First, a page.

App Reviewed on: iPad Air 2
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Full Metal Jackpot is a game about raising the stakes. What seems to be a simple take on the Agar.io formula reveals itself to be something much more stressful, devious, and oh so fun. There are a few quirks and annoyances in the nuts and bolts of Full Metal Jackpot, but the concept itself is compelling enough that it may spawn its own imitators.
From Pac-Man to Predator
Just like like Agar.io and all of its offshoots, Full Metal Jackpot is a multiplayer game where you start out with an incredibly weak character who you can make stronger by gathering collectibles or killing other players. In doing these actions, your character earns experience and allows you to choose from one of three random upgrades for your solider. If you get enough of these upgrades, you suddenly become a killer fighting machine that other lowly players are scared of.
Because of your weakened state at the beginning of the game, the start of match feels more like a Pac-Man game than a shooter. You run across the map scrambling for every money bag you can find, all the while hoping you don’t run into someone several levels higher than you, as they can take you out in an instant. As you earn upgrades, you can do things like increase your damage, slow down players when you shoot them, or increase your fire rate. These upgrades then allow you to start taking down weaklings yourself to amass more currency.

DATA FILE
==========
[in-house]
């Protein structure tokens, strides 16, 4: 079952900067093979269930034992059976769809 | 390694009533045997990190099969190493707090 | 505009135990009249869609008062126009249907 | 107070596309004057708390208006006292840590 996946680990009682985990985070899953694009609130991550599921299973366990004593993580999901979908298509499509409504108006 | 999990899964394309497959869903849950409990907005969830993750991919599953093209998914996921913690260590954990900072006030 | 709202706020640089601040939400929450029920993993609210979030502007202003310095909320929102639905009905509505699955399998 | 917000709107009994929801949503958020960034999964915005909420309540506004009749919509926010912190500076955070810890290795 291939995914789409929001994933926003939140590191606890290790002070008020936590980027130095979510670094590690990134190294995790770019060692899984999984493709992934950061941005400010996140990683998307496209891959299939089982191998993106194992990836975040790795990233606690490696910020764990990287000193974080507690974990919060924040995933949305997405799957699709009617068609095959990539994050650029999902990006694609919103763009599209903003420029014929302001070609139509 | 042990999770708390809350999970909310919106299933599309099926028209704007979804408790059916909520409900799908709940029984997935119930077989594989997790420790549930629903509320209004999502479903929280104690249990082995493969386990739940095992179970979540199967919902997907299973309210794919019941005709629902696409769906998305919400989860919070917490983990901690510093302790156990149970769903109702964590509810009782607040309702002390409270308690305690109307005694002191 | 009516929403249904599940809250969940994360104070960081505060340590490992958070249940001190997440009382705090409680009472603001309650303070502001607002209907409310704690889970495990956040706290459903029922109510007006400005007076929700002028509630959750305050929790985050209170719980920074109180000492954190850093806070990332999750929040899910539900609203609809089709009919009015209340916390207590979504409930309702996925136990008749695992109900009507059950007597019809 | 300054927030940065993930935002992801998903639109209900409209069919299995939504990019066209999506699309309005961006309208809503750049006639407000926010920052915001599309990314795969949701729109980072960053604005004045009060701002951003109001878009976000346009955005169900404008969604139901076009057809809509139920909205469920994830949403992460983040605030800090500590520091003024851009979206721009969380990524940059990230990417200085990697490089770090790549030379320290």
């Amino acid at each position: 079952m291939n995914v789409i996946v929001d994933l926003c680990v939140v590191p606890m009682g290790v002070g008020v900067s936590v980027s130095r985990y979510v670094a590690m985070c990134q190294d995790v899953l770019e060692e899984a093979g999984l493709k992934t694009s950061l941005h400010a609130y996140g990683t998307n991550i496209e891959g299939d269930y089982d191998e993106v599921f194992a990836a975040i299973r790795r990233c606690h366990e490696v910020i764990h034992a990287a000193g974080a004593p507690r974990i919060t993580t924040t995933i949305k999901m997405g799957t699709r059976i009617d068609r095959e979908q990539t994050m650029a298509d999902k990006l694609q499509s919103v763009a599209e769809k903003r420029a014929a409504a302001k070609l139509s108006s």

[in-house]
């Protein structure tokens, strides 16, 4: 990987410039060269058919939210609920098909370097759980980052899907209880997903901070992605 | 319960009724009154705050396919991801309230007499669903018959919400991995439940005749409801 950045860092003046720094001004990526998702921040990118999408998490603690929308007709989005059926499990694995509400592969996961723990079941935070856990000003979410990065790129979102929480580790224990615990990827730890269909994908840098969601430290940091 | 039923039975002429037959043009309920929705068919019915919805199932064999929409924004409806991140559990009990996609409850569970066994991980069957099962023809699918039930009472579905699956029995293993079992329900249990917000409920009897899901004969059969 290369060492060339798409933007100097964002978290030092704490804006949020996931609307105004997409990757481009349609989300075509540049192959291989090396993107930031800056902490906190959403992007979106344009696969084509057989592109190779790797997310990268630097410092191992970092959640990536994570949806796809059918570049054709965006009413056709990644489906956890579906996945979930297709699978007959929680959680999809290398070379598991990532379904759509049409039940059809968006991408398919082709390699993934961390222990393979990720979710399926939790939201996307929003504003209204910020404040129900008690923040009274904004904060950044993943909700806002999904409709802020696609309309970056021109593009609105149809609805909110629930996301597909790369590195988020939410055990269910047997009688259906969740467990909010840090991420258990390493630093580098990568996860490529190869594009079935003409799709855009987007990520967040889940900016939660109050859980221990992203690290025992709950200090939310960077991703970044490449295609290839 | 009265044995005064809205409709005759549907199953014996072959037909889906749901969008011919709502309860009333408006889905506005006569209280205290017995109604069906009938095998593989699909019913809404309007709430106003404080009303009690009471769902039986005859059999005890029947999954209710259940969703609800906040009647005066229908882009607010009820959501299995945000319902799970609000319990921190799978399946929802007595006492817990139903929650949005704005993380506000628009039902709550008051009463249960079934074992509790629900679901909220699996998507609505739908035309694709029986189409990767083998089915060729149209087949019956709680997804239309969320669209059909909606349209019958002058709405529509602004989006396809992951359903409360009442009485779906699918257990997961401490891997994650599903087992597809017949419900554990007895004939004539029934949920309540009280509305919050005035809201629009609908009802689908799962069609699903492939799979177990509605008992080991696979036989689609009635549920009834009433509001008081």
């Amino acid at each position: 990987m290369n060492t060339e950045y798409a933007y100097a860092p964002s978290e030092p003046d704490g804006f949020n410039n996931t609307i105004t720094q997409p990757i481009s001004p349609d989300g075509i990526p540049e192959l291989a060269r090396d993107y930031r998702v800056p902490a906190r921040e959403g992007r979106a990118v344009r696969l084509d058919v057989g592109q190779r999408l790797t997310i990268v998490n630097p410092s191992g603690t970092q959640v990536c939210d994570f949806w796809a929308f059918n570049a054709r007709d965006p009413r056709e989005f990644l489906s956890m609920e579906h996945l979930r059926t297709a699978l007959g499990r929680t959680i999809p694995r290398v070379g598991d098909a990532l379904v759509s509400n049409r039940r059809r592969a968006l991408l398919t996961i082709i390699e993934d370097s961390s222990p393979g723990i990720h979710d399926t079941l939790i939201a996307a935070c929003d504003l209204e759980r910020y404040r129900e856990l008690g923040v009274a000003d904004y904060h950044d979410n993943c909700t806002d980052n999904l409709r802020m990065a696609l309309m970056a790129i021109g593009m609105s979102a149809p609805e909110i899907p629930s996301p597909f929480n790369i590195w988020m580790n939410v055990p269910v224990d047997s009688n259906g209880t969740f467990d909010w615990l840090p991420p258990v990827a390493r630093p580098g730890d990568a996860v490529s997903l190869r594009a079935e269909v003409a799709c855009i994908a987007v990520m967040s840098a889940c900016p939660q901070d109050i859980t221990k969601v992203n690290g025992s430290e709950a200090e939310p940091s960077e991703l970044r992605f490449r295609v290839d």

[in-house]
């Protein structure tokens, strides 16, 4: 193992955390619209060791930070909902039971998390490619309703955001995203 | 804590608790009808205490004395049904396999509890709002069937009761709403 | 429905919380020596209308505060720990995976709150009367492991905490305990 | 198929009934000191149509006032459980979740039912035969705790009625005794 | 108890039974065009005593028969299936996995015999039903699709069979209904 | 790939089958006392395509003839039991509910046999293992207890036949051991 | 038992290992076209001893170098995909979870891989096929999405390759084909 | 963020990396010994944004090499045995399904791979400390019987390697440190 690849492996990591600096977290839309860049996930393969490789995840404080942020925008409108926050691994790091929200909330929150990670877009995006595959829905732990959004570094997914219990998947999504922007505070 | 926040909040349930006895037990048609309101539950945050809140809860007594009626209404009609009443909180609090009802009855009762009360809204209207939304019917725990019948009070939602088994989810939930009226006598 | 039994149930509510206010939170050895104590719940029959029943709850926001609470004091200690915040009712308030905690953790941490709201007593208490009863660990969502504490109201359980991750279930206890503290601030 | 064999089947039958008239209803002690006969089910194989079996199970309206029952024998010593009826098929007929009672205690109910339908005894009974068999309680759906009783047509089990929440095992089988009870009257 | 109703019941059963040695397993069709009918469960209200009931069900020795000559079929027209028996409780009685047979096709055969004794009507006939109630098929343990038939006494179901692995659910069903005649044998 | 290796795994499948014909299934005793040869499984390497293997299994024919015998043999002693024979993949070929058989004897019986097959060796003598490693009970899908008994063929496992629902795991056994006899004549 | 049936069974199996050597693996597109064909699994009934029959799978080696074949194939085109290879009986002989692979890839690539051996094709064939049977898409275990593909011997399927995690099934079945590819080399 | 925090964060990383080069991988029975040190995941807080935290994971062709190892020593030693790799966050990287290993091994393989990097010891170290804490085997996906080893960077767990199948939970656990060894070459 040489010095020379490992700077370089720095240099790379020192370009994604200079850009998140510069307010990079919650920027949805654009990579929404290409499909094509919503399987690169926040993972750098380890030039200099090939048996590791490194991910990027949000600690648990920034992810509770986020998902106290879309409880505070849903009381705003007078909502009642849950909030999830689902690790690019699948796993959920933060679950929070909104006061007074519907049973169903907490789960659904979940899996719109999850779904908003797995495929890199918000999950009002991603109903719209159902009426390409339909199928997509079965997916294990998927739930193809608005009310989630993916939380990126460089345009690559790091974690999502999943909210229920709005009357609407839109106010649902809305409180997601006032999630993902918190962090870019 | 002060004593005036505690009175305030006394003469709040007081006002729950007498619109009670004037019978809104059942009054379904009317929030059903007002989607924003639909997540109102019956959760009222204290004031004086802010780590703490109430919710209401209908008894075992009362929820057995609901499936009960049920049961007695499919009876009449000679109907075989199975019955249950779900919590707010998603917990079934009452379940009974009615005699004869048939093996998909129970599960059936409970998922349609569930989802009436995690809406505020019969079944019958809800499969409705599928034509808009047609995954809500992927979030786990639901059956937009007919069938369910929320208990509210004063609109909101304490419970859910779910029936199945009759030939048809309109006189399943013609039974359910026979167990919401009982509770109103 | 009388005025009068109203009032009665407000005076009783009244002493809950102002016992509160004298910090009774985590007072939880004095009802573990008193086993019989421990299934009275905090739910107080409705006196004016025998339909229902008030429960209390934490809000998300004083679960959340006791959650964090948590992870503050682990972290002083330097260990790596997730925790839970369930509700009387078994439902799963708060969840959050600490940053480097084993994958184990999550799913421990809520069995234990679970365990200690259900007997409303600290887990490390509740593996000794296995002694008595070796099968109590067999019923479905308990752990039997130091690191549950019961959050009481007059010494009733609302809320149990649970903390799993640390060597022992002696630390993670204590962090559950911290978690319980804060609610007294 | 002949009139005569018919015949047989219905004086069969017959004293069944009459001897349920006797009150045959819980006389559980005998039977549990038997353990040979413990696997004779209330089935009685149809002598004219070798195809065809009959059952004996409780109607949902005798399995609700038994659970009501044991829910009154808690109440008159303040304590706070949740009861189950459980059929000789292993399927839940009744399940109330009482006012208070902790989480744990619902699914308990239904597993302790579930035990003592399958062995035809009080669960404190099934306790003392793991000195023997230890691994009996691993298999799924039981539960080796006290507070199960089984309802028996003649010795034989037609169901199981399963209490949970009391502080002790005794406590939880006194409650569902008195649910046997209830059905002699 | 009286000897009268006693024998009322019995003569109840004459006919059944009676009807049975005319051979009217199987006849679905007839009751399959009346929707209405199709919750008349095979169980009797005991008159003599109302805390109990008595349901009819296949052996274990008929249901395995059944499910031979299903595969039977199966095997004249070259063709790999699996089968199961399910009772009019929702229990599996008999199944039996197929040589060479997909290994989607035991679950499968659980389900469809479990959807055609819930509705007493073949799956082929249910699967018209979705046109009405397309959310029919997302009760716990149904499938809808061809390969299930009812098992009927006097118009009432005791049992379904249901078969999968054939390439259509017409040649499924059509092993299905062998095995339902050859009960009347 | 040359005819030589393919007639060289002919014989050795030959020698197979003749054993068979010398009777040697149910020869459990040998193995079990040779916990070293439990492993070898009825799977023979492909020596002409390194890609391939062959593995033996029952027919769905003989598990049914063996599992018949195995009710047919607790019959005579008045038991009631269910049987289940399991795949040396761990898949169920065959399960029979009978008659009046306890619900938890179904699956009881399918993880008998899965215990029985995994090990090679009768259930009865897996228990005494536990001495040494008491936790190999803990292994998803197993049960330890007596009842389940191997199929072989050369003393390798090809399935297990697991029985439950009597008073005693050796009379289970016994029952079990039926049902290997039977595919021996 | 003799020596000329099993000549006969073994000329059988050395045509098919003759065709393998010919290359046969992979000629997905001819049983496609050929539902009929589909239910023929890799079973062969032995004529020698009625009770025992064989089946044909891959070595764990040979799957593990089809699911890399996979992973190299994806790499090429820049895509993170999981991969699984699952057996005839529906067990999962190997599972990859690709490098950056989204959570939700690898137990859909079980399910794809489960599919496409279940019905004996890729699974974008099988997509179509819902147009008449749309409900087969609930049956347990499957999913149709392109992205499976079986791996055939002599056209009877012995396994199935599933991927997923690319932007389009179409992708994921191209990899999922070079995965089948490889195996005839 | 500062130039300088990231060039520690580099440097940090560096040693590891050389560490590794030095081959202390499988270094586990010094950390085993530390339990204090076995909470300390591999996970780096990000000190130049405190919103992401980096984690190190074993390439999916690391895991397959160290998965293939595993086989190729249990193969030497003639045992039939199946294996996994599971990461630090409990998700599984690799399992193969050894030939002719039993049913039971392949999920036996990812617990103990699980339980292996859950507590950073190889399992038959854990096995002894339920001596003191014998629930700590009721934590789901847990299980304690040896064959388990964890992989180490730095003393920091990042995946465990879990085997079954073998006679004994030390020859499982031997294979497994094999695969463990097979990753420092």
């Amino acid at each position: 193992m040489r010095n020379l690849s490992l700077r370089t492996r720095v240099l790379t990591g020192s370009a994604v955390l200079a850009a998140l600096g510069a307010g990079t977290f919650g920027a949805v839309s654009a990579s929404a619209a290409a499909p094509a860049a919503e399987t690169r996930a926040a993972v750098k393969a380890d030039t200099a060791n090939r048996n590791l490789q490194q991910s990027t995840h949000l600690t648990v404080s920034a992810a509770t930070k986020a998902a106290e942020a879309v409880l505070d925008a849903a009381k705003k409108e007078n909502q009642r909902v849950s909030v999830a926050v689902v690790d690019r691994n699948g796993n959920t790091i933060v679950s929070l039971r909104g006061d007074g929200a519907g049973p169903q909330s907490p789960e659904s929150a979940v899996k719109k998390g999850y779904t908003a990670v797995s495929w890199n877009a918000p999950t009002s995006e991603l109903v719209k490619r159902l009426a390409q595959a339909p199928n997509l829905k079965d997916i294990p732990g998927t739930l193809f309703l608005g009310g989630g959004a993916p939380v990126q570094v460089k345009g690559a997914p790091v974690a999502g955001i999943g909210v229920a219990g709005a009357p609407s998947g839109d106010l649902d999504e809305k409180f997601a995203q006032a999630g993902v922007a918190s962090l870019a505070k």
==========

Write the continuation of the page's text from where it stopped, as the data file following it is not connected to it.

If Full Metal Jackpot was only about creating a super soldier and ruling the map, it wouldn't be particularly remarkable. Thankfully though, there's an additional wrinkle in this formula that makes things more interesting. Instead of simply trying to be the most powerful player in a match for as long as possible, Full Metal Jackpot has a cash out system where players can board escape pods to leave the match with their earnings.
Cashing out has real consequences because--in addition to the money bags laying around in every level--there’s also gold coins that double as the game’s premium currency that can only be earned by gathering in matches and leaving in an escape pod before anyone else can take it from them or kill them. It’s a weird system, but it makes late stages of Full Metal Jacket feel meaningful and intense in ways that other .io games are usually not.
The idea of using premium currency that you must horde and escape with in a free-to-play game is really novel, but this idea is somewhat undercut by some strange and not-so-fun mechanical decisions present in Full Metal Jackpot. There is, of course, the fact that this game is very much a free-to-play game, but the game’s model for monetizing players (though very grindy) isn’t that bothersome as all of its unlocks are cosmetic.
The thing that is more annoying about Full Metal Jackpot is actually its randomness. This isn’t just some complaint about spawn rates or critical strike percentages, mind you. It's actually much worse than that: The way Full Metal Jackpot actually plays can feel random. Your fire rate, for example, feels like it changes from one moment to the next, regardless of when or how much you've upgraded it. There are also times where your character’s move speed fluctuates. I know that some of this has to do with a balancing mechanic to make more powerful players move slower, but these variances and inconsitencies are noticeable and can make it hard to for the game itself to feel good.
The bottom line
As a concept, Full Metal Jackpot is pretty amazing. Spacetime Studios have really hit on a formula that makes for really gripping multiplayer mayhem, but they still have a ways to go to make all of that action feel as great as it should be. Still though, even with the weird-feeling gameplay, Full Metal Jackpot can be an amazingly fun time.